- Section 255
Section 255 of the Telecommunications Act requires manufacturers and telecommunications service providers to make their products and services "accessible to and usable by" people with disabilities. Section 255 is overseen by the FCC, and includes comprehensive guidelines.
- Section 503
Section 503 of the Rehabilitation Act requires federal contractors to not discriminate against applicants or employees with disabilities. That requirement includes providing reasonable accommodations for both job application systems and workplace technologies, which may mean assistive technologies.
- Section 508
Section 508 of the Rehabilitation Act requires federal agencies to "develop, procure, maintain, and use" information and communication technology that is accessible to people with disabilities. Other public sector entities have adopted Section 508 in some manner. The recently refreshed Section 508 standards align to WCAG 2.0 standards, and take effect January 18, 2018. For more information about this update and transition, please visit Section508.gov.
Science, technology, engineering, and math.
- Universal design
Universal design (UD) means "the design of products, environments, programs and services to be usable by all people, to the greatest extent possible, without the need for adaptation or specialized design." (UN Convention on the Rights of Persons with Disabilities (CRPD), Article 2). UD, a design process rather than a description of products, encompasses accessibility, going beyond it to address the widest possible user base. UD does not exclude assistive technologies where needed, as they are part of the usage environment that must be taken into account.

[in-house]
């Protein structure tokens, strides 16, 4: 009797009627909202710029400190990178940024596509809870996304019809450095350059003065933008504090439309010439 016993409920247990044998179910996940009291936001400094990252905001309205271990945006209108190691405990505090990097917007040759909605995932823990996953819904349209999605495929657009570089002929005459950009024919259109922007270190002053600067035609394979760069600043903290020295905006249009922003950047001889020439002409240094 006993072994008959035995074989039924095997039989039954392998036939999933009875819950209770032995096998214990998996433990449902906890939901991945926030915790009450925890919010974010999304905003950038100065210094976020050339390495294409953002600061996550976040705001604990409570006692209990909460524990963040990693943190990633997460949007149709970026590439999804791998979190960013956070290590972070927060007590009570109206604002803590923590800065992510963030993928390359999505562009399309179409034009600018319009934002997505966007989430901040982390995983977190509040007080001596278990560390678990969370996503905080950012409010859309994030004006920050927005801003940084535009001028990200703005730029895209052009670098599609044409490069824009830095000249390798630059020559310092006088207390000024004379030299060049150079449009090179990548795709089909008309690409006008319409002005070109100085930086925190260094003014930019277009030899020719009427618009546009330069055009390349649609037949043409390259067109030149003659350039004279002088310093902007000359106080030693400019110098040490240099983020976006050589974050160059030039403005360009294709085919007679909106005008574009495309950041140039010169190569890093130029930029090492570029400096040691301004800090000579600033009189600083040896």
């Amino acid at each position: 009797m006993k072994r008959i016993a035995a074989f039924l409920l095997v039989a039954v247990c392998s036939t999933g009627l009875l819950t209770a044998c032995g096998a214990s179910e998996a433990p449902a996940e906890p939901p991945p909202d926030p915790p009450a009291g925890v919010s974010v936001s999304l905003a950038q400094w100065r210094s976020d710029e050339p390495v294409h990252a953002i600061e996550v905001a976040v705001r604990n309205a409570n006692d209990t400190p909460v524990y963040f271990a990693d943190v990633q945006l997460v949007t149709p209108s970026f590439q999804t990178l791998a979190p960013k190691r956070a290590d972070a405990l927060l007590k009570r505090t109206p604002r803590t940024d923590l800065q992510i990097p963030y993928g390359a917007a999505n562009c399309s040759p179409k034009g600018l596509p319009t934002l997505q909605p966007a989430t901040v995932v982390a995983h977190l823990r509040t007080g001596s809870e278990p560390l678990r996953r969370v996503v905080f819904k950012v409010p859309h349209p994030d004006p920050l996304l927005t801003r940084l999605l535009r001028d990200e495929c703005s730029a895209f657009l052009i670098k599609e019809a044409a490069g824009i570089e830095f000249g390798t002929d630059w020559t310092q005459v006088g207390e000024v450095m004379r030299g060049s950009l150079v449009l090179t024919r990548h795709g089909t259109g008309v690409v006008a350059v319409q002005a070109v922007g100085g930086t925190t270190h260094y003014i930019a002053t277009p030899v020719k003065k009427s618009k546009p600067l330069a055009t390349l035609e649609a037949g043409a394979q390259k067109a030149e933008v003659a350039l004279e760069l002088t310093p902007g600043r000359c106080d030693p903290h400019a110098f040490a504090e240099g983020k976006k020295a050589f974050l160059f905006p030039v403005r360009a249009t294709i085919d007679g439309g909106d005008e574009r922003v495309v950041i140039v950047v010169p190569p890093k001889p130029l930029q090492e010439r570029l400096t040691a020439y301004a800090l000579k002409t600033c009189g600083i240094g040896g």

Synonyms: universal design UD Universal Design
The Voluntary Product Accessibility Template (VPAT) is the tool vendors use to create Accessibility Conformance Reports (ACR). An ACR provides a report of an ICT item's compliance with Section 508. It is a table that shows all of Section 508's provisions, and whether and how well the product addresses them.
In 2017, the Information Technology Industry Council (ITI) released VPAT 2.0. This update incorporates the refreshed Section 508 ICT accessibility standards and guidelines, which take effect on January 18, 2018. More information about this update can be found at https://section508.gov/refresh-toolkit.
Web Content Accessibility Guidelines 2.0 (WCAG 2.0) is the international set of technical guidelines produced by the Web Accessibility Initiative (WAI) of the World Wide Web Consortium (W3C). WCAG 2.0 includes general guidance, with detailed information about solutions, and 3 levels of compliance.
A workaround is any technique that allows a user with a disability to succeed in using an otherwise inaccessible product. Examples include viewing captions in a separate chat window for a webinar being held on a platform that does not support captions itself, and copying and pasting text from a screen-reader-incompatible source into another application that works with the screen reader. Workarounds may be effective, but they are usually inconvenient, and should be temporary.